Sain Bain uu from Mongolia!

Wednesday, September 1, 2004
I should have sent this email about a week ago, but I had no access to the internet....

After a seven day Mongolian tour in a Russian jeep, we are pooped! Outside the city limits and surrounding area there are no paved roads, only dirt tracks. You quickly learn that there are good dirt tracks and bad dirt tracks. Often times your head just bumps the top of the jeep and mostly the journey is more tiring than the actual arrival and activities! Anyway, it was well worth the trip. The Mongolian countryside and its people are extremely welcoming. But before I continue let me define a few Mongolian vocabulary words that will be pertinent to what happened on the trip:

GER: A large, round, white, felt tent used by the nomadic people of Mongolia. There is a hearth or a fire in the center of the tent with a hole in the roof to let out the smoke. The hole is covered by animal skin when the fire is not burning and the sun is not shining. Most of the time there is no electricity but occasionally they have a satellite dish! A photo of a ger is attached.

AIRAG: Fermented mare’s milk. A fizzy, sour, mildly alcoholic beverage brewed by herdsmen. It is consumed in mass quantities and can be bought by the roadside anywhere in Mongolia, especially when a ger is in sight. I compare the taste to yoghurt past its due date, although others love it!

OVOO: A pyramid shaped collection of stones. Mongolians rarely drive past one without making offerings of vodka bottles, blue silk or small denominations of togrog (the local currency). Sometimes there’s an animal skull on the top of the pyramid or occasionally a pair of crutches. You always walk clockwise around these sacred sites. A photo of an ovoo is attached.

DISTILLED WATER: At first glance we thought the bottle was filled with boiled clean water. We thought they were being kind so we wouldn’t get sick from the regular tap water. In fact, they were being kind… they brought us Mongolian vodka! It’s made from the condensation created by boiling yak’s milk. Comparable to grain alcohol it is almost 100% pure alcohol.

BOODOG: The resulting meal when you roast an entire goat from the inside out by placing hot rocks inside the sealed, skinned carcass of the animal. From the outside you use a blowtorch to scorch off the hair and other stuff. It takes all day to cook and all night to eat! It is considered good luck to play “hot potato” with the hot rocks when they remove these greasy items from the goat’s innards when the cooking is complete. A photo of a boodog is attached.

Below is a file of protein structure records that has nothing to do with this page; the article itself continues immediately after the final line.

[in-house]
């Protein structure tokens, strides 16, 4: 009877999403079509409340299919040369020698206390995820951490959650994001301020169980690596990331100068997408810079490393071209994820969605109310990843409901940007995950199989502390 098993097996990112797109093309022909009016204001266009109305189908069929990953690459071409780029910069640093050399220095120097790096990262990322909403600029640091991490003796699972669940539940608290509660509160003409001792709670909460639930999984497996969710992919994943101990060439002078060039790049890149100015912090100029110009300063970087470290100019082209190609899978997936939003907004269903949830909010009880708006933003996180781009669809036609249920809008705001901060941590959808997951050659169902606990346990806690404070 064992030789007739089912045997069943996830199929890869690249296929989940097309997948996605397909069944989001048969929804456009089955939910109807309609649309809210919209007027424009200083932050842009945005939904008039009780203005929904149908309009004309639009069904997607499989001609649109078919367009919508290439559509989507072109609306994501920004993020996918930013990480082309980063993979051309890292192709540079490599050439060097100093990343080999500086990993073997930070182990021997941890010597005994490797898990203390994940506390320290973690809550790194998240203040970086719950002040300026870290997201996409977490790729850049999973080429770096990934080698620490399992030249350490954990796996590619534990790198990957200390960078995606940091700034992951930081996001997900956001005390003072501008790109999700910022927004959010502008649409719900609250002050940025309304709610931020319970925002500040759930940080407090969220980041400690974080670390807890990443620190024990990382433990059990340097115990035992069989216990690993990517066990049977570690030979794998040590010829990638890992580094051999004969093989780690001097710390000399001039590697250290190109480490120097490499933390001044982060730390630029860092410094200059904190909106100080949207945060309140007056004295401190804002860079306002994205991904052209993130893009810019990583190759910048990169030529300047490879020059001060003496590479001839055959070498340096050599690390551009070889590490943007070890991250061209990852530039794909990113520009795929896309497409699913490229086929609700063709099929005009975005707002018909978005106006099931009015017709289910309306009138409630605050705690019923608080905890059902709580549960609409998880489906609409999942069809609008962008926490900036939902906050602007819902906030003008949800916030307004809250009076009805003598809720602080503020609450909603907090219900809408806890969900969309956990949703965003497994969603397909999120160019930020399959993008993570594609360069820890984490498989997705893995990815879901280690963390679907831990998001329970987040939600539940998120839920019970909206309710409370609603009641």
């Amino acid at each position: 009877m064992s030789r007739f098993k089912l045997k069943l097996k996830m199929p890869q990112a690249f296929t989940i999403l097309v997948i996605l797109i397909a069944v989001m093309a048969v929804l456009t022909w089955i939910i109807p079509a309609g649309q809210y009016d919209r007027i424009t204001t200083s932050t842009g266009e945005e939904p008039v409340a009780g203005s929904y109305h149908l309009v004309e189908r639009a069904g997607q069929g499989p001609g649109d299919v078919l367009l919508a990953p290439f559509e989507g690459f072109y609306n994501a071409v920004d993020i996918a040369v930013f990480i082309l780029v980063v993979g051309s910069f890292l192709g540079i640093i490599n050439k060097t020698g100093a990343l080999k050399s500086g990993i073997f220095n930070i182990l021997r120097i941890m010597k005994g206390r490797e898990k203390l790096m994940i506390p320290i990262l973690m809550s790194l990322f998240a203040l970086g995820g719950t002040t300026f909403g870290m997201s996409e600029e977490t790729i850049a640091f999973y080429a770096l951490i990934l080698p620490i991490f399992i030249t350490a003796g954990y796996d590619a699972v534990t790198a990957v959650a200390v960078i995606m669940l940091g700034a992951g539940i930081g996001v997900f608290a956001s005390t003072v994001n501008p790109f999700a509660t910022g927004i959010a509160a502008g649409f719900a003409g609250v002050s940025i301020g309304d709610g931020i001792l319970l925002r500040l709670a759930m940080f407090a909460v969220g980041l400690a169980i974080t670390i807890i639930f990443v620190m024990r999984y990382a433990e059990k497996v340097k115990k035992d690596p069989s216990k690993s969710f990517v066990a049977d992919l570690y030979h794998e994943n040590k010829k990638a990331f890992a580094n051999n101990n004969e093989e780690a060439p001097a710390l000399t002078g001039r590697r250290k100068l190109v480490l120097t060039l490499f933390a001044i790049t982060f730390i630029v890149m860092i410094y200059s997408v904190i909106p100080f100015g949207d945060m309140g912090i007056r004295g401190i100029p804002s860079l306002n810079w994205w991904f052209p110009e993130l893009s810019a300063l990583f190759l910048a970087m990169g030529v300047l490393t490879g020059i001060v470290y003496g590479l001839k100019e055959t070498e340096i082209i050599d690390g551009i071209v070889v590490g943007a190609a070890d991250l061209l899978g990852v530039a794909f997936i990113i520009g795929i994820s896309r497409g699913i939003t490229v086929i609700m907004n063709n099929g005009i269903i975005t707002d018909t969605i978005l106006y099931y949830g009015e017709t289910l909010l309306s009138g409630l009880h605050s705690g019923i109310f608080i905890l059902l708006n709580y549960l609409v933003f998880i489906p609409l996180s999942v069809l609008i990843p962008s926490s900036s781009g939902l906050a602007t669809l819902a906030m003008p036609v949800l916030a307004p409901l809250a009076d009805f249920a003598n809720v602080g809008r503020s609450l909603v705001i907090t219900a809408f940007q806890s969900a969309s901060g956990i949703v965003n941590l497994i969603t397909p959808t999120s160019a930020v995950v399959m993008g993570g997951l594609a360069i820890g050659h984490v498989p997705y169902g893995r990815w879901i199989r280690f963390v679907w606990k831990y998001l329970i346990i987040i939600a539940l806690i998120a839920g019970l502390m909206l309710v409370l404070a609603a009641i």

Everything about our trip was fabulous. We recruited a Korean guy named Jae to join us in the jeep and he was just as fun as our driver. The driver didn’t speak any English, but he was extremely good at communicating with signals and facial expressions. By the end of the week we were having complete conversations in two different languages with very few misunderstandings!

We went to see the few sights that Mongolia has to offer – mainly the oldest monastery in the country as well as the nearby protecting penis. Yes, that’s right. Apparently, the locals believe that the local hillside is shaped like a vagina… so the penis protects the monks from temptation. I am just repeating what I heard!

The highlights of the adventure really were meeting all the local people who welcome you like a long, lost relative and seeing the countryside. And, just while driving you stumble across amazing things… the roadside ovoos and gers, and the marmots that dot the terrain and scurry away when you drive within earshot. We stopped to peer into their burrowed holes, but they refuse to come out ever again once they know you’re nearby. It’s also not unusual to see the occasional camel and despite the fact that our driver lives in the city, he knew how to bring the camel to its knees so we could hop on for a photo opportunity!

Roadside is also how the boodog began. Our driver stopped as we neared our destination for the day and we picked up a goat to roast. When we met the circus on the train they told us that we could not leave Mongolia without having this traditional barbeque, and so we did! If Mongolians had a Thanksgiving, this would be it. It took all day to prepare – from taking the hammer to the goat’s head to the slicing of the stomach when the meat was fully cooked, to the five liters of distilled water they served it with. I’m sorry to say that there were vegetarians staying in the next ger over from ours and they hardly ventured outside that day.

One day we saw a full double rainbow and on another there was a hailstorm! Whatever the weather, you always get to see the beautiful blue sky at some point during the day, and if you are lucky it will be during the sunset.

We arrived back to Ulaan Bataar last night expecting to spend a day or two in the nearby national park and book our train tickets to Russia… but the train was sold out for days and days! We have so much extra time here that we booked another jeep tour around the Gobi Desert. It really wasn’t in the plans, but the only other option is to sit around in the capital where there really is not much to do. So, we leave in the morning. Hopefully it will be just as fun as the first one! Supposedly the desert has much unchartered territory and archeologists are still finding new species of dinosaurs. I’ll be happy to just climb to the top of the sand dunes!

Love, Alison


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